Winston Churchill referred to the condition as his “black dog.” Charles Dickens fell into a recurrent bleak episode of this very same condition at the start of work on each of his novels. It plagued President Lincoln his entire life, particularly during his Civil War years.
Not simply a case of “the blues” or a feeling of being “down in the dumps,” depression is considered a major illness by medical professionals. In fact, the Mayo Clinic reports that “depression is a chronic illness that usually requires long-term treatment, like diabetes or high blood pressure.” And make no mistake: while life tragedies like divorce, job loss, or the death of a family member can act as trigger events, there’s a vast difference between the grief that invariably accompanies such events and a more serious depressive mood disorder that can surface afterwards and linger for a long while.
Depression is not simply a condition you can “snap out of.” A depressed individual can lose their appetite, desire to be with others, and interest in sex, as well as interest in activities that routinely give meaning to life. In 2007, the actor Owen Wilson felt so depressed and desperate that he attempted suicide.
The Mayo Clinic reports that “depression is a chronic illness that usually requires long-term treatment, like diabetes or high blood pressure.”
Understandably, retirement can trigger depression. According to Medscape.com, in a recent survey sent to retired members of the National Football League Players Association, 14.7% of respondents reported experiencing “moderate to severe” depression. It is true that much of the depression encountered by football players has to do with pain. But while the physical pain football players endure is generally more severe than that endured by the average retiree, a feeling of uselessness dogs most retirees. And it is this particular feeling that frequently sets the stage for moderate or even severe depression in the newly retired.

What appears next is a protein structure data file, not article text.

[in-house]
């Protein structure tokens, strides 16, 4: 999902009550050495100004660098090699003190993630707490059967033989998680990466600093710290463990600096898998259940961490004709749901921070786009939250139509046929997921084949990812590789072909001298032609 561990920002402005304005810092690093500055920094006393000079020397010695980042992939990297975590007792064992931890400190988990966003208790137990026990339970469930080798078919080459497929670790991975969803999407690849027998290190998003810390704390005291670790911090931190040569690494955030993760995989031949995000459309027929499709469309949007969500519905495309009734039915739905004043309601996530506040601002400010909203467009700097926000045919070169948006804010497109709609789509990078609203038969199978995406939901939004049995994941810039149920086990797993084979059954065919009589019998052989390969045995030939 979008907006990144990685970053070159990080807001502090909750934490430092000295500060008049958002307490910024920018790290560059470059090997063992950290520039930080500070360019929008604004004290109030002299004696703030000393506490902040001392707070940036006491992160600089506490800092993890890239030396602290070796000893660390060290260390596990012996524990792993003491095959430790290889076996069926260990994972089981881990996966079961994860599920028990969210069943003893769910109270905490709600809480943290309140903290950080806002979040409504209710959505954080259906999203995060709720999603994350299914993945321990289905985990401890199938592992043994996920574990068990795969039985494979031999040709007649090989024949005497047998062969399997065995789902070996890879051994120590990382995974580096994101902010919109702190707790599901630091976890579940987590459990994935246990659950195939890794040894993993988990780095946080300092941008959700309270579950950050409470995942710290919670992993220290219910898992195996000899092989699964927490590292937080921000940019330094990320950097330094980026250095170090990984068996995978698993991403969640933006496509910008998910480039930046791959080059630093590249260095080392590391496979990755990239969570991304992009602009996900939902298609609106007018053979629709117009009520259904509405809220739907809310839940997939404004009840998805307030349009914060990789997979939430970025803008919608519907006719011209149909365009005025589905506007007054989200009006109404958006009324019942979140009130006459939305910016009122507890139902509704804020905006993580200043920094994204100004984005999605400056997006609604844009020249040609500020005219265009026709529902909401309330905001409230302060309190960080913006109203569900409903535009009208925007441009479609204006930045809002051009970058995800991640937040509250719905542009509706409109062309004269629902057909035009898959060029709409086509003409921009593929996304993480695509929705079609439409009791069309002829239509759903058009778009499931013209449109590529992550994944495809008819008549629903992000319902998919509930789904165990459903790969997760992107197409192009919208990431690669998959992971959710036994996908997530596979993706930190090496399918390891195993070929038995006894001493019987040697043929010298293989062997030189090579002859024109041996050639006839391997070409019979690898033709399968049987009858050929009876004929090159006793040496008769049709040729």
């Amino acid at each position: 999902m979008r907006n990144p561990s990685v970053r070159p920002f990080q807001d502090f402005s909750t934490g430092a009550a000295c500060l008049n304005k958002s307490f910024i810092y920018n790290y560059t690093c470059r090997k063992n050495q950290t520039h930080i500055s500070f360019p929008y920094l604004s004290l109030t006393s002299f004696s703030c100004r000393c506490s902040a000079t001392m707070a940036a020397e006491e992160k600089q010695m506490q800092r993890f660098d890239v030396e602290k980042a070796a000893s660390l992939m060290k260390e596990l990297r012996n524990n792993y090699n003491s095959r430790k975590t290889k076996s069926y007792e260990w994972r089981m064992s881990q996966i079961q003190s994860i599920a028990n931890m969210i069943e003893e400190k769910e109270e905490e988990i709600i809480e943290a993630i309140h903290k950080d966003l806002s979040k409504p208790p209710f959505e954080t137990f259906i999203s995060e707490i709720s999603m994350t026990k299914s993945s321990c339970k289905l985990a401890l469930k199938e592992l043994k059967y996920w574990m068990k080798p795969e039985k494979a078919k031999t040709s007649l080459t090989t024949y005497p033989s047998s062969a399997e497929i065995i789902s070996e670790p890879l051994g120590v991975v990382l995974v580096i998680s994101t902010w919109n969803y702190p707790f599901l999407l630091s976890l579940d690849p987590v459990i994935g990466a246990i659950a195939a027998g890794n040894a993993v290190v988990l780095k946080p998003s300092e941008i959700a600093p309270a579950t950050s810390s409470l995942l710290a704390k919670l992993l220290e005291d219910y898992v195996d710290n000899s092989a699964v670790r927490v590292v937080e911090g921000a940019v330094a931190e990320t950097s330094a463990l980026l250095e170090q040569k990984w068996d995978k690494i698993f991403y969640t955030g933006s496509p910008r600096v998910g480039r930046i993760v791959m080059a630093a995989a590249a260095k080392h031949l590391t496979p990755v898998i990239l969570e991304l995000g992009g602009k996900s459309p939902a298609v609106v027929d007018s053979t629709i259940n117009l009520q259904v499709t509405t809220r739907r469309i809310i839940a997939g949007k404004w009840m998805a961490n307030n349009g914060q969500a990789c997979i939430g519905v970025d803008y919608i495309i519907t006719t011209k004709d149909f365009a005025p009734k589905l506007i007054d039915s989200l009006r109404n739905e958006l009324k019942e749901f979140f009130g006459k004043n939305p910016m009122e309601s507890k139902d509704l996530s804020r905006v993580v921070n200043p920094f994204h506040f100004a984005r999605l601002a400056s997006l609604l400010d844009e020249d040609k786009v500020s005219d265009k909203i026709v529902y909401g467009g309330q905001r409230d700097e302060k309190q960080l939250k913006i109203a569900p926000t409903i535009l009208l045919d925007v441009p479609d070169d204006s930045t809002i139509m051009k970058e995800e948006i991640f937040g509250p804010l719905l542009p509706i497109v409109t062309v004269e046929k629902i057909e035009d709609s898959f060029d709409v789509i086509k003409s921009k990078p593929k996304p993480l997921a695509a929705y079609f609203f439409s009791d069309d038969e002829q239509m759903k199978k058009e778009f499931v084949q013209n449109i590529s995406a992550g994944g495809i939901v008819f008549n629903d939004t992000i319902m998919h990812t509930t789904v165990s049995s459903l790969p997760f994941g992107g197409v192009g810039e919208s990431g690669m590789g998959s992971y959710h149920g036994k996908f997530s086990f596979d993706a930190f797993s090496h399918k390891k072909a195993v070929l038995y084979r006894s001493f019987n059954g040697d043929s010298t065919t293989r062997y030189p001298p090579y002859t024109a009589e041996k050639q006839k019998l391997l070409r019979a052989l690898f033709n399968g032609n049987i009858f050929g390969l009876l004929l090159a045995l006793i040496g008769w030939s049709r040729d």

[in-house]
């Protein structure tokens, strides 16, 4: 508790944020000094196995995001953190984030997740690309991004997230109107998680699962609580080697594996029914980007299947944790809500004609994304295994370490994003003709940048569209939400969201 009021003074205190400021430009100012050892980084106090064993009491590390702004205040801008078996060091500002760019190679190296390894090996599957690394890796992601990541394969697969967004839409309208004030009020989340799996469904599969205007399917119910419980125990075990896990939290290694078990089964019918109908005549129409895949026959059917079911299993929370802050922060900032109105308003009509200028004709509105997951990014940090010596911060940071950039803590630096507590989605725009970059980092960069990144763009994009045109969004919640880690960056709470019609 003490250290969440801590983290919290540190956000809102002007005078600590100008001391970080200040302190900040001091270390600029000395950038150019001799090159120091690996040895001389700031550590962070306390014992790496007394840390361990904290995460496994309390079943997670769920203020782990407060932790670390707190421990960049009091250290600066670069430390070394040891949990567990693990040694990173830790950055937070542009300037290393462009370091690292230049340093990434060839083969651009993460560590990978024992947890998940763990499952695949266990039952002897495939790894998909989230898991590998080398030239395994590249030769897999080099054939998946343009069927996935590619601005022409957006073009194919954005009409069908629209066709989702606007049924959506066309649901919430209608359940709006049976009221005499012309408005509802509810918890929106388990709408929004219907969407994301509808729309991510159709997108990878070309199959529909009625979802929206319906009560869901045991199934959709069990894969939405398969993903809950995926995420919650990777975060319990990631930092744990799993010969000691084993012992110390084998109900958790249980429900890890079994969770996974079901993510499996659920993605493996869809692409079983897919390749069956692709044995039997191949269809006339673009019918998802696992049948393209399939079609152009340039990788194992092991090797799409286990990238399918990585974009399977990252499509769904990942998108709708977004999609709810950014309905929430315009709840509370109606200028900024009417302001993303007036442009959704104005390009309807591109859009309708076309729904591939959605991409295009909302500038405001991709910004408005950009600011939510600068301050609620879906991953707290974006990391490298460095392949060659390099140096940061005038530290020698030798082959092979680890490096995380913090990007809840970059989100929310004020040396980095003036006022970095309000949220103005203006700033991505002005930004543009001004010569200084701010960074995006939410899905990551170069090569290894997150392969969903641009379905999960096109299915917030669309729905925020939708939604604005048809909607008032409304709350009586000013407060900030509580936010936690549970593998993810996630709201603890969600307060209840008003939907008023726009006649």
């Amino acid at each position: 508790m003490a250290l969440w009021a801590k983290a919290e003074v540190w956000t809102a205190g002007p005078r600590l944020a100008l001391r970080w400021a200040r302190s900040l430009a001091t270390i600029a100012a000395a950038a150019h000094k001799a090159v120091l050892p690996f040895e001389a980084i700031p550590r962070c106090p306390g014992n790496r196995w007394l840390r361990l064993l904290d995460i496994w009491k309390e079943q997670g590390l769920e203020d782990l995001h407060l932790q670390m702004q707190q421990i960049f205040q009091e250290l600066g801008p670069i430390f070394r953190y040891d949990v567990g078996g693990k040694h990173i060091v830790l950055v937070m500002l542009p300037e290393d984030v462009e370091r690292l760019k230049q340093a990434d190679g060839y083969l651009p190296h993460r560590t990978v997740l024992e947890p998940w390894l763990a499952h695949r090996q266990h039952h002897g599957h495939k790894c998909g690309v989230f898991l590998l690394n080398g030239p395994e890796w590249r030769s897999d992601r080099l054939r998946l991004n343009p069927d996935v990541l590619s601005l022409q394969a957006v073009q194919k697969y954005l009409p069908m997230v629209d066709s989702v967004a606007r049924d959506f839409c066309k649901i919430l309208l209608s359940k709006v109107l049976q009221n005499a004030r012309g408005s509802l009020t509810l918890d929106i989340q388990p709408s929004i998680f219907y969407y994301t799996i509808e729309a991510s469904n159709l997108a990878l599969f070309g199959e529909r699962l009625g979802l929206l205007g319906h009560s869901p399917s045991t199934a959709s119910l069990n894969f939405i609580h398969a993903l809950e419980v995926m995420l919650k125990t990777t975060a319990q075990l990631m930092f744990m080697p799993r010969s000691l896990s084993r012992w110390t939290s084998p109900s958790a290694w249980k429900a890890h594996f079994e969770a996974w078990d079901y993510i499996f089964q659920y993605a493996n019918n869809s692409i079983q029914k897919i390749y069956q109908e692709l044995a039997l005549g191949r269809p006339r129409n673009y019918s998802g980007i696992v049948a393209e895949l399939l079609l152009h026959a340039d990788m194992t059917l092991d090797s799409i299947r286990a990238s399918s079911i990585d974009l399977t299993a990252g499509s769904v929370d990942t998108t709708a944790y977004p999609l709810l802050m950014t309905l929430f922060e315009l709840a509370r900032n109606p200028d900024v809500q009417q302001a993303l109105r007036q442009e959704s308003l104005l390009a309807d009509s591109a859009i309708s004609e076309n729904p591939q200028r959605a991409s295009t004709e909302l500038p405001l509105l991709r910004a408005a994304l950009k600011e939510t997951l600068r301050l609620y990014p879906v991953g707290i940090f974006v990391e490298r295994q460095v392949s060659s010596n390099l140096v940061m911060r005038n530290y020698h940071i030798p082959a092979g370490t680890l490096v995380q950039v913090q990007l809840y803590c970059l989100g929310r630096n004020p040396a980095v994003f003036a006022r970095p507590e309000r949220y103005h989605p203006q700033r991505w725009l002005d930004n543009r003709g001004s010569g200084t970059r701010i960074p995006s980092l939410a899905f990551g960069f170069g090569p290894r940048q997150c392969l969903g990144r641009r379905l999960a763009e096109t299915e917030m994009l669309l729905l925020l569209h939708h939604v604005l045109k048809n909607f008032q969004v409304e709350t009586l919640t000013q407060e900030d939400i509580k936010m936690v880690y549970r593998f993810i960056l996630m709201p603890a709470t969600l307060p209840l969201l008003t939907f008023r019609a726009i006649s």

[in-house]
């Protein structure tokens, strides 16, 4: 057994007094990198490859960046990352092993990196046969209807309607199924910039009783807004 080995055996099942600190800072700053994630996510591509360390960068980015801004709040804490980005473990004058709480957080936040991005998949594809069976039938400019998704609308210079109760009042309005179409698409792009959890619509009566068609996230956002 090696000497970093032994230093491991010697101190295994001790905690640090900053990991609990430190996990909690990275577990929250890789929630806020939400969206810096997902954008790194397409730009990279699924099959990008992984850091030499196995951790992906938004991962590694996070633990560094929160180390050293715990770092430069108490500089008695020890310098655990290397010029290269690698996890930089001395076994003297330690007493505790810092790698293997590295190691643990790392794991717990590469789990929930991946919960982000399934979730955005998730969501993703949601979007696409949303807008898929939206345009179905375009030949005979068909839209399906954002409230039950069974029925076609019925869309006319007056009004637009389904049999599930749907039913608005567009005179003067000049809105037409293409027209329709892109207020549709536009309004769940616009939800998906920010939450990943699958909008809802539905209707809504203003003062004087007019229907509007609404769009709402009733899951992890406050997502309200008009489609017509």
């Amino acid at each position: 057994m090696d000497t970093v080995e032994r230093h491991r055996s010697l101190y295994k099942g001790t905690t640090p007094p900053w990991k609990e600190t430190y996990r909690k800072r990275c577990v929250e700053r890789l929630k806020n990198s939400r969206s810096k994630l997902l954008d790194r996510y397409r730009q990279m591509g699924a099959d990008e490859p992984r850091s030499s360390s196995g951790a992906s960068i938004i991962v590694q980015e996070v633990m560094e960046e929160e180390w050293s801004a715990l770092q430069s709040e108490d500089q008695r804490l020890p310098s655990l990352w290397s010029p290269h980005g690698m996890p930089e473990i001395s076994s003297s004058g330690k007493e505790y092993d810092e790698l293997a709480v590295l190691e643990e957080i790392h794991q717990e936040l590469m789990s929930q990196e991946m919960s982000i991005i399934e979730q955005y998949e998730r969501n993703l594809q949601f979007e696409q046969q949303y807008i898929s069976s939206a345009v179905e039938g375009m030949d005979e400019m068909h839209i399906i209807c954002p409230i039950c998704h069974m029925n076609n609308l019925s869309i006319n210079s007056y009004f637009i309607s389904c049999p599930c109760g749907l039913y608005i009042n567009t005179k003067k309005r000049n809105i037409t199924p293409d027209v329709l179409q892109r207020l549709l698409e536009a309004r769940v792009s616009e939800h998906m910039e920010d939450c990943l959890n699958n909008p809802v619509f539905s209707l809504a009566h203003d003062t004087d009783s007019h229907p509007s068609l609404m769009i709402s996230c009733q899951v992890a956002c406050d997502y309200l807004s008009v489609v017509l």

If you’re contemplating retirement soon, there are things you can do to help you avoid depression once you stop working.
Plan for Your Retirement. You want to make sure your active life just doesn't come to a dead stop now that you've stopped working. Scarlett O’Hara’s lament “I’ll think about that tomorrow” is a foolish way to approach your golden years. Write down the values and the people that are important to you. Begin cultivating them at least a year before you pull the plug on your work life. The same applies to places you want to travel to. Start doing research on them now. Make sure your life has purpose beyond your work before you bid farewell to your work.
Give Structure To Your Retirement Life. Just because you don’t have to dress up for work, or catch a seven o’clock train to get to the office, doesn't mean that sleeping till eight and lounging over a computer is a good idea. You had structure in your work life. Make sure you have no less during retirement. Structure and habits are effective hedges against depression.
Cultivate a Vibrant Social Life. Even if you don’t consider yourself a joiner, a circle of friends will be important to you. Join reading groups or business groups. Make sure too that you cultivate friends of all ages. Steer clear of the trap of befriending only other retirees. You can refresh your outlook and keep current in the world by cultivating friends of all ages.
Finally, if you feel even a whisper of depression just before you retire, don’t be reticent about consulting a therapist before your official retirement date. Depending on how your retirement benefits package shapes up, you might receive even better coverage for psychotherapy under your current medical insurance plan.